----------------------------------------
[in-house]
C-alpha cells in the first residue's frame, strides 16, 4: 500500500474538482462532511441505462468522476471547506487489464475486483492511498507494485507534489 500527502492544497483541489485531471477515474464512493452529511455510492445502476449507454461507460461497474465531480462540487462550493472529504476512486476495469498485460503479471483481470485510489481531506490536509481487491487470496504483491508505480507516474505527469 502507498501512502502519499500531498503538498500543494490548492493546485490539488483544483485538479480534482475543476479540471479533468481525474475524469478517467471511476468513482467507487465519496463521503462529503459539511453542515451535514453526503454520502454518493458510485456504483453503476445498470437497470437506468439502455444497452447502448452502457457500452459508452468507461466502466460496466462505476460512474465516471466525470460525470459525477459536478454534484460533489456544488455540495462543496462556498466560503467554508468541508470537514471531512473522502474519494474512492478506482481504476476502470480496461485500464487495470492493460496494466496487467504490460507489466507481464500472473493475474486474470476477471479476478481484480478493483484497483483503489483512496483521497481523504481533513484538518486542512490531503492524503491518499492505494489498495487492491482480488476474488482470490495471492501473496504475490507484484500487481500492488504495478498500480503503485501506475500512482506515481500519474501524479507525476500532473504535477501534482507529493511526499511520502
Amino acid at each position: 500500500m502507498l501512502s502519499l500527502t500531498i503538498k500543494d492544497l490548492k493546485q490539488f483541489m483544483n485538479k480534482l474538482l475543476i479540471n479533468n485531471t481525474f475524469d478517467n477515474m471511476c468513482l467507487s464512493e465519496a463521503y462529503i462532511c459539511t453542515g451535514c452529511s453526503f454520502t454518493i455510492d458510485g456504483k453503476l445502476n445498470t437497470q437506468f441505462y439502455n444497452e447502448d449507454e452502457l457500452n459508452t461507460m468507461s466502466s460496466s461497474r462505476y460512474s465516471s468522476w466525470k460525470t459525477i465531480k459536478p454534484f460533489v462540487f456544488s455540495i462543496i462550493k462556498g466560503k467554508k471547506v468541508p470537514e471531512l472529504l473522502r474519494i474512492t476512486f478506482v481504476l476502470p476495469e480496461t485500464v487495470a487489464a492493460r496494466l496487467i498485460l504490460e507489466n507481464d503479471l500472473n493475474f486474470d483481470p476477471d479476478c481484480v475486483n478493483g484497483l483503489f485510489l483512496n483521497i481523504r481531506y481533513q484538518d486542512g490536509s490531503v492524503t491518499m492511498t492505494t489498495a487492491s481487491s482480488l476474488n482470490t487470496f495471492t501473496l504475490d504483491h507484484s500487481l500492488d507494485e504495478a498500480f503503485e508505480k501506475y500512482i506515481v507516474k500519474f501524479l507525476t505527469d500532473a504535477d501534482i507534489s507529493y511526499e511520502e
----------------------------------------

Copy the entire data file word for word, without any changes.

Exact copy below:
[in-house]
C-alpha cells in the first residue's frame, strides 16, 4: 500500500474538482462532511441505462468522476471547506487489464475486483492511498507494485507534489 500527502492544497483541489485531471477515474464512493452529511455510492445502476449507454461507460461497474465531480462540487462550493472529504476512486476495469498485460503479471483481470485510489481531506490536509481487491487470496504483491508505480507516474505527469 502507498501512502502519499500531498503538498500543494490548492493546485490539488483544483485538479480534482475543476479540471479533468481525474475524469478517467471511476468513482467507487465519496463521503462529503459539511453542515451535514453526503454520502454518493458510485456504483453503476445498470437497470437506468439502455444497452447502448452502457457500452459508452468507461466502466460496466462505476460512474465516471466525470460525470459525477459536478454534484460533489456544488455540495462543496462556498466560503467554508468541508470537514471531512473522502474519494474512492478506482481504476476502470480496461485500464487495470492493460496494466496487467504490460507489466507481464500472473493475474486474470476477471479476478481484480478493483484497483483503489483512496483521497481523504481533513484538518486542512490531503492524503491518499492505494489498495487492491482480488476474488482470490495471492501473496504475490507484484500487481500492488504495478498500480503503485501506475500512482506515481500519474501524479507525476500532473504535477501534482507529493511526499511520502
Amino acid at each position: 500500500m502507498l501512502s502519499l500527502t500531498i503538498k500543494d492544497l490548492k493546485q490539488f483541489m483544483n485538479k480534482l474538482l475543476i479540471n479533468n485531471t481525474f475524469d478517467n477515474m471511476c468513482l467507487s464512493e465519496a463521503y462529503i462532511c459539511t453542515g451535514c452529511s453526503f454520502t454518493i455510492d458510485g456504483k453503476l445502476n445498470t437497470q437506468f441505462y439502455n444497452e447502448d449507454e452502457l457500452n459508452t461507460m468507461s466502466s460496466s461497474r462505476y460512474s465516471s468522476w466525470k460525470t459525477i465531480k459536478p454534484f460533489v462540487f456544488s455540495i462543496i462550493k462556498g466560503k467554508k471547506v468541508p470537514e471531512l472529504l473522502r474519494i474512492t476512486f478506482v481504476l476502470p476495469e480496461t485500464v487495470a487489464a492493460r496494466l496487467i498485460l504490460e507489466n507481464d503479471l500472473n493475474f486474470d483481470p476477471d479476478c481484480v475486483n478493483g484497483l483503489f485510489l483512496n483521497i481523504r481531506y481533513q484538518d486542512g490536509s490531503v492524503t491518499m492511498t492505494t489498495a487492491s481487491s482480488l476474488n482470490t487470496f495471492t501473496l504475490d504483491h507484484s500487481l500492488d507494485e504495478a498500480f503503485e508505480k501506475y500512482i506515481v507516474k500519474f501524479l507525476t505527469d500532473a504535477d501534482i507534489s507529493y511526499e511520502e